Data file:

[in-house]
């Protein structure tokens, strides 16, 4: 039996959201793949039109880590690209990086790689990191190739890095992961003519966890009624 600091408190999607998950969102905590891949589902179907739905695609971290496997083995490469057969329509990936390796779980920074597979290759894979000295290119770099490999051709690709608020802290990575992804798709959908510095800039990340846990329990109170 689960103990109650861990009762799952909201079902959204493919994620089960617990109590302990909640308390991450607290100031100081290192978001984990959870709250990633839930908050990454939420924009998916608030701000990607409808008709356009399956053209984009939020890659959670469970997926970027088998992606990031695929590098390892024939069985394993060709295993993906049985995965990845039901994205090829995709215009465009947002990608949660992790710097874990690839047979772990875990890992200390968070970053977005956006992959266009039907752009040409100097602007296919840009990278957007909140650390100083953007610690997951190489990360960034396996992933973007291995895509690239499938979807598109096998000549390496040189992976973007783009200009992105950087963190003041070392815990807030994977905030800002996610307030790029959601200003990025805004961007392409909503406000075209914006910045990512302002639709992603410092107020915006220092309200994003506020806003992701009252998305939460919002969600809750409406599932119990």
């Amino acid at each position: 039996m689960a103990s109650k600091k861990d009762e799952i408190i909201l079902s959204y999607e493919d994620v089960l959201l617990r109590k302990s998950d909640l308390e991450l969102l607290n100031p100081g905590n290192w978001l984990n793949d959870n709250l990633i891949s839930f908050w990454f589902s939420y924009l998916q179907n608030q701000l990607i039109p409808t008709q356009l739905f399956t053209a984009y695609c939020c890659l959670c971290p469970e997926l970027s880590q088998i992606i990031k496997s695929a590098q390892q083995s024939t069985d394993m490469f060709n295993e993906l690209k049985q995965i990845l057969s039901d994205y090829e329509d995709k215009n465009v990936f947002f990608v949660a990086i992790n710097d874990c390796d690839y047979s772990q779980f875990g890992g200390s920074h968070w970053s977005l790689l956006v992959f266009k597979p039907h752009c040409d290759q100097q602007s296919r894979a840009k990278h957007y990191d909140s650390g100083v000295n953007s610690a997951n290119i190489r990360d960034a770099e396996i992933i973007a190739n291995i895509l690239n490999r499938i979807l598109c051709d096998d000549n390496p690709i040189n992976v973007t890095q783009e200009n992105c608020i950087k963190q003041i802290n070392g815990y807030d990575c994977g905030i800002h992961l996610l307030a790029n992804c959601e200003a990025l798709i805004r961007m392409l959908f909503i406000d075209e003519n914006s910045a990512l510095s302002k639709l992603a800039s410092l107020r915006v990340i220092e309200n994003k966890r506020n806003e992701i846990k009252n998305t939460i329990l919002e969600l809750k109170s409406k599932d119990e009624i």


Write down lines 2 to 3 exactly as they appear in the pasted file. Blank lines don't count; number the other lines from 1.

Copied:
């Protein structure tokens, strides 16, 4: 039996959201793949039109880590690209990086790689990191190739890095992961003519966890009624 600091408190999607998950969102905590891949589902179907739905695609971290496997083995490469057969329509990936390796779980920074597979290759894979000295290119770099490999051709690709608020802290990575992804798709959908510095800039990340846990329990109170 689960103990109650861990009762799952909201079902959204493919994620089960617990109590302990909640308390991450607290100031100081290192978001984990959870709250990633839930908050990454939420924009998916608030701000990607409808008709356009399956053209984009939020890659959670469970997926970027088998992606990031695929590098390892024939069985394993060709295993993906049985995965990845039901994205090829995709215009465009947002990608949660992790710097874990690839047979772990875990890992200390968070970053977005956006992959266009039907752009040409100097602007296919840009990278957007909140650390100083953007610690997951190489990360960034396996992933973007291995895509690239499938979807598109096998000549390496040189992976973007783009200009992105950087963190003041070392815990807030994977905030800002996610307030790029959601200003990025805004961007392409909503406000075209914006910045990512302002639709992603410092107020915006220092309200994003506020806003992701009252998305939460919002969600809750409406599932119990």
């Amino acid at each position: 039996m689960a103990s109650k600091k861990d009762e799952i408190i909201l079902s959204y999607e493919d994620v089960l959201l617990r109590k302990s998950d909640l308390e991450l969102l607290n100031p100081g905590n290192w978001l984990n793949d959870n709250l990633i891949s839930f908050w990454f589902s939420y924009l998916q179907n608030q701000l990607i039109p409808t008709q356009l739905f399956t053209a984009y695609c939020c890659l959670c971290p469970e997926l970027s880590q088998i992606i990031k496997s695929a590098q390892q083995s024939t069985d394993m490469f060709n295993e993906l690209k049985q995965i990845l057969s039901d994205y090829e329509d995709k215009n465009v990936f947002f990608v949660a990086i992790n710097d874990c390796d690839y047979s772990q779980f875990g890992g200390s920074h968070w970053s977005l790689l956006v992959f266009k597979p039907h752009c040409d290759q100097q602007s296919r894979a840009k990278h957007y990191d909140s650390g100083v000295n953007s610690a997951n290119i190489r990360d960034a770099e396996i992933i973007a190739n291995i895509l690239n490999r499938i979807l598109c051709d096998d000549n390496p690709i040189n992976v973007t890095q783009e200009n992105c608020i950087k963190q003041i802290n070392g815990y807030d990575c994977g905030i800002h992961l996610l307030a790029n992804c959601e200003a990025l798709i805004r961007m392409l959908f909503i406000d075209e003519n914006s910045a990512l510095s302002k639709l992603a800039s410092l107020r915006v990340i220092e309200n994003k966890r506020n806003e992701i846990k009252n998305t939460i329990l919002e969600l809750k109170s409406k599932d119990e009624i």